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Larry Bird usually greets me with something friendly and personal.

His favorite goes something like this: “You’re like a virus, you never go away.”

Warms my heart just to type those familiar words.

Not Monday, though. Before I had come to a stop, before I could even extend my hand, he looked over and said, “No, we haven’t signed Paul George.”

Not yet, anyway. But soon.

As the Pacers prepare to launch into training camp this weekend – that’s right, practice begins Saturday – there are just two primary issues still on the table. One is Danny Granger’s comeback, how complete it will be and its ramifications for the rest of the roster.

The other, of course, is George’s contract, and it looks like a resolution is imminent.

To gauge Bird’s sense of urgency on the matter, consider: he skipped playing in the franchise’s annual golf outing at Brickyard Crossing because of the need to keep pushing George’s deal toward a conclusion.

If Bird misses free golf, something major is up.

‘We’re working on that,” Bird said. “That’s why I can’t play golf now, I’ve got to get back there (to the office) and mess with Paul’s contract and see if we can get something done today.”

George has made it clear he wants to remain with the Pacers, despite a brief attempt at flirtation by the Lakers’ Kobe Bryant over the summer. And the Pacers obviously are fully committed to retaining the services of their most talented all-around player – maybe the most talented all-around NBA player they’ve employed.

That doesn’t always lead to a deal, however. A decade ago, Brad Miller made his first All-Star team in his first full season with the Pacers and fully intended to remain with his home-state team. Free agency being the unpredictable beast, Miller’s price tag – 7 years, $68 million – spiraled well beyond the Pacers’ budget and they were left with little choice but to work a sign-and-trade with Sacramento in order to get something back (Scot Pollard) in return.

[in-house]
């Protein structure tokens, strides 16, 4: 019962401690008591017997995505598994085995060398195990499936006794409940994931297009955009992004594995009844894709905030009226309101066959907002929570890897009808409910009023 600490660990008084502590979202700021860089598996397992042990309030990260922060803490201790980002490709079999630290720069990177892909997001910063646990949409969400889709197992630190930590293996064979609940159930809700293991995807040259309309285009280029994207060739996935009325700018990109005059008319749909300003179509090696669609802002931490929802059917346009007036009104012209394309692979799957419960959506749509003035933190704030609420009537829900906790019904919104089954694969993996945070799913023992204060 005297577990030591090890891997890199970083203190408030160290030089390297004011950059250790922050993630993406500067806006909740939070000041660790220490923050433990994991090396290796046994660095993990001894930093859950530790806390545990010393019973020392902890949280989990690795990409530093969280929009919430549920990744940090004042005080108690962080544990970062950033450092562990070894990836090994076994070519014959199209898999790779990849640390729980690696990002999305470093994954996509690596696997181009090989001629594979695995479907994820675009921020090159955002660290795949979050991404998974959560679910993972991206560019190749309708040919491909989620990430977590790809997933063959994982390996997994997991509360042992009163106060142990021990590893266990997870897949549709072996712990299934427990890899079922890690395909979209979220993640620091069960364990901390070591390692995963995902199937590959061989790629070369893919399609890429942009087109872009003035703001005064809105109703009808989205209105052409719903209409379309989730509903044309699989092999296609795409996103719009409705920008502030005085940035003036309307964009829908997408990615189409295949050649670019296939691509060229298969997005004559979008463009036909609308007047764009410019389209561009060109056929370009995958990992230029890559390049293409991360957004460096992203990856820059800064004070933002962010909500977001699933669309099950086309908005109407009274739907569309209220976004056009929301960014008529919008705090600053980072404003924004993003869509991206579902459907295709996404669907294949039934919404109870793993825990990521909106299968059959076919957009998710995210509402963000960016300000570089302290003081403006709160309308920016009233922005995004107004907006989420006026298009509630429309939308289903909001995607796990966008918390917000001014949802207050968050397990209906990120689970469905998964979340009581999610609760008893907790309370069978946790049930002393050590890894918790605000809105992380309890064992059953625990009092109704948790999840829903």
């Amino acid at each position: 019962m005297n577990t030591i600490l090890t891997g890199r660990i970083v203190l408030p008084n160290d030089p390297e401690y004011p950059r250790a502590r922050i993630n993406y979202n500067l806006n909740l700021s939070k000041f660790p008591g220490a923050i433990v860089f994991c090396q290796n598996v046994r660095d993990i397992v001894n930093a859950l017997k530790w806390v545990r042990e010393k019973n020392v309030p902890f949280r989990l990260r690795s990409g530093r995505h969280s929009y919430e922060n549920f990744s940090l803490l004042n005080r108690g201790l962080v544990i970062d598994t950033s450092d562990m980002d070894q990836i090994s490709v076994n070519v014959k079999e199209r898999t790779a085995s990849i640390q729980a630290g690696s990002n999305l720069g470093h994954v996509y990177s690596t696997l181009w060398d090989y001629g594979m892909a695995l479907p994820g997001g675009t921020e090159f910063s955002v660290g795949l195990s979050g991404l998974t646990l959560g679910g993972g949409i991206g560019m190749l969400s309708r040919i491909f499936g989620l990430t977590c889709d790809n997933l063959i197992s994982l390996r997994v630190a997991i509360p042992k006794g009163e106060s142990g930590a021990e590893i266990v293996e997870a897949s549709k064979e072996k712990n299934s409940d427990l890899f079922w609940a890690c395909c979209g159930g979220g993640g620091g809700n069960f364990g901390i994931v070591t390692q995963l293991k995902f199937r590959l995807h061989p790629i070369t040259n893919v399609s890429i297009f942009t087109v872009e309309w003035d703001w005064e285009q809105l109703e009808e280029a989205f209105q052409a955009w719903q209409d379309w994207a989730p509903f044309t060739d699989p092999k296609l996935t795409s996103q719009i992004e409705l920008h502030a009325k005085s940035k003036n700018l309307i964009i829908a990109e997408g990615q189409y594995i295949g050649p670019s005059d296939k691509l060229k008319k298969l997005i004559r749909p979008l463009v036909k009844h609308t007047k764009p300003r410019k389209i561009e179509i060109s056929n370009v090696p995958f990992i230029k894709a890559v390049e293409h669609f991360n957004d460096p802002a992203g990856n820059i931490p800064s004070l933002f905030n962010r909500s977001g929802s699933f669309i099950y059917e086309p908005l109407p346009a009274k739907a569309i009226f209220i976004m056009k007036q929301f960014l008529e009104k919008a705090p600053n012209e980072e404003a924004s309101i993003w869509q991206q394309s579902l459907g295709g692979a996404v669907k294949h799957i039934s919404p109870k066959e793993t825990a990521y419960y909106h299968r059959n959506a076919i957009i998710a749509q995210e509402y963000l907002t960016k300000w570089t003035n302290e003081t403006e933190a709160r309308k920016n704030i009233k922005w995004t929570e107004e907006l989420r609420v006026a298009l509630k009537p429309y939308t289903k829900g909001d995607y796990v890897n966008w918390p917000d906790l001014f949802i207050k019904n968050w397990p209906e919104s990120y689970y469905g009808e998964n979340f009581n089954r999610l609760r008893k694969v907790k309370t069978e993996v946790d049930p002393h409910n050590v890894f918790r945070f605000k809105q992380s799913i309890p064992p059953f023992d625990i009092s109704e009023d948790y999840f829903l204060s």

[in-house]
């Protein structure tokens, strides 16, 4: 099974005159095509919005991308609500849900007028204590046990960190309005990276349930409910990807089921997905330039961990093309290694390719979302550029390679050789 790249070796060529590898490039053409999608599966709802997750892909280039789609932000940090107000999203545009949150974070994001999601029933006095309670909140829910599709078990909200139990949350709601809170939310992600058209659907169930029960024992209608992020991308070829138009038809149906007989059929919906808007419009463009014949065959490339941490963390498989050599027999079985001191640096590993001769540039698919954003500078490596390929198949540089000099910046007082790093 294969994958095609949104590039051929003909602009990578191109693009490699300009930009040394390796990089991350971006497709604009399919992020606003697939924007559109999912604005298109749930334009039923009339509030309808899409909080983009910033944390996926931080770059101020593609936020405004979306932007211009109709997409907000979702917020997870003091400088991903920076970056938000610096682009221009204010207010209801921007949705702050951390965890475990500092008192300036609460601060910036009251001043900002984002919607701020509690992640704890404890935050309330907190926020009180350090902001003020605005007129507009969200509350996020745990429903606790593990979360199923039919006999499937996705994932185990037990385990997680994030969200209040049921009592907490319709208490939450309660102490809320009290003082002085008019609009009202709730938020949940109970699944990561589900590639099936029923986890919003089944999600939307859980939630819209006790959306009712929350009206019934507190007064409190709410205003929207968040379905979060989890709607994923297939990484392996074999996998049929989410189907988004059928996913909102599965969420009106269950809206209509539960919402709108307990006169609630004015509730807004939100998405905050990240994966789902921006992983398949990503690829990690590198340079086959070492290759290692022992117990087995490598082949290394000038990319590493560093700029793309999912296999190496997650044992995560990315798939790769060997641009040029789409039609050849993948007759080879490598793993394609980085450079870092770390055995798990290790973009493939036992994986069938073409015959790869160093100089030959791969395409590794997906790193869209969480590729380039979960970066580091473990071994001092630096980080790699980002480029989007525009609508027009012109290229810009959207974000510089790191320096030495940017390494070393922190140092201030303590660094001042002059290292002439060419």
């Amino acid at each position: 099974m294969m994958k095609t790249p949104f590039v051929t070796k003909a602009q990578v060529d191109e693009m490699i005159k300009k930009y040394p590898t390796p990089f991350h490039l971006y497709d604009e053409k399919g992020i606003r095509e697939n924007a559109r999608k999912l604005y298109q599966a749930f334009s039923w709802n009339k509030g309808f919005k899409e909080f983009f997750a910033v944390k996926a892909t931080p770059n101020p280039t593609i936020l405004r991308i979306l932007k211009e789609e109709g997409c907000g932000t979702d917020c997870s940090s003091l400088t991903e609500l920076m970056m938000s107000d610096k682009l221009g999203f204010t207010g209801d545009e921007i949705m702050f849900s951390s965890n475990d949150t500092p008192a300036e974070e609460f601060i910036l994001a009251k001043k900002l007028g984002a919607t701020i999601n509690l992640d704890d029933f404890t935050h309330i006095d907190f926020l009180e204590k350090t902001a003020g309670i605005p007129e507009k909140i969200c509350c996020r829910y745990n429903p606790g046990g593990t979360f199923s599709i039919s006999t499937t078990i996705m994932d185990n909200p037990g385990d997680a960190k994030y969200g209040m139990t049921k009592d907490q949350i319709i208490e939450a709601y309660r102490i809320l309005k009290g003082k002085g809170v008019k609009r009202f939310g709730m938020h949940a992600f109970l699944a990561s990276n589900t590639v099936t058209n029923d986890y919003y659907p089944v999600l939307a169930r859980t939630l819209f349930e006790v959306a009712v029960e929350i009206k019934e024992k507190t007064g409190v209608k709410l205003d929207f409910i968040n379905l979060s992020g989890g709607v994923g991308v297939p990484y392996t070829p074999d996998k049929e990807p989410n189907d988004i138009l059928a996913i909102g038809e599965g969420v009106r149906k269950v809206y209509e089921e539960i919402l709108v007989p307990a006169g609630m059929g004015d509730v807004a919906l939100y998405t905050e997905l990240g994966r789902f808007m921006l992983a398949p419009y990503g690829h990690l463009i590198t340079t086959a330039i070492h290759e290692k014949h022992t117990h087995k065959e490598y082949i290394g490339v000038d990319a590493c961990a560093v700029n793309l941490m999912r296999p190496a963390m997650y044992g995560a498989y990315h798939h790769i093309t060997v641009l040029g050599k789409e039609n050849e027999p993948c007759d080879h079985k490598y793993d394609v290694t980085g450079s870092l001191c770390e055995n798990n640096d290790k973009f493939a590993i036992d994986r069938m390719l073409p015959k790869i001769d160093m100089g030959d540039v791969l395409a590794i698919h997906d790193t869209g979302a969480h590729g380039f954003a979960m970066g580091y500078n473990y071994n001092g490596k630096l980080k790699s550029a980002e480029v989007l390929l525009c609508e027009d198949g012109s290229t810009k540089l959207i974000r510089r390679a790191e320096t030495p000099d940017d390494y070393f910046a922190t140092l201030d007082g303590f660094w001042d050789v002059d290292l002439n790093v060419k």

No such external interference is on the horizon here. The George deal will get done. That means George, Roy Hibbert, George Hill and David West will be signed for at least the next two seasons.

“It’s always good to have the leverage but the number’s got to be the number we both like and that’s what it’s all about,” Bird said. “It’s all about money. Yes, he wants to be here. He’s told me that a million times. We want him here, so let’s just find a number for both.”

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Paul George is on the verge of signing a 5-year contract extension that could be worth more than $100 million. (Photo: Icon SMI)

The number being floated around the media grapevine is $90 over five years, in effect a max deal. But as financial expert Tim Donahue of ESPN’s True Hoop blog pointed out, the deal is more likely to have a present value of $84.1 million. Should George make one of the three All-NBA teams this time, it would mark his second such honor and make him eligible for an accelerator that could push the deal’s value to $100.9 million.

Bird said he “never heard” the five-year, $90 million number.

“I wish that was my number instead of his,” Bird said with a smile. “That’s a big number.”

As for Granger, there remains some mystery. He will address his rehab for the first time during the team’s media day on Friday, and only then will we get a more clear idea of just what he expects from himself, and how soon.

Will he start? Will Lance Stephenson remain in the lineup with Granger joining a dramatically upgraded bench? Will he be able to come all the way back from knee surgery that was viewed as a last-resort treatment for an unusual degenerative condition?

“He looks great,” Coach Frank Vogel said. “So does Lance, so both of those guys have risen to the challenge and are going to have good camps and we’ll see how it all plays out.”

We’ll have plenty of time to examine the Granger issue. For now, priority one is George. Once the contract is done, we’ll have other big numbers to discuss.

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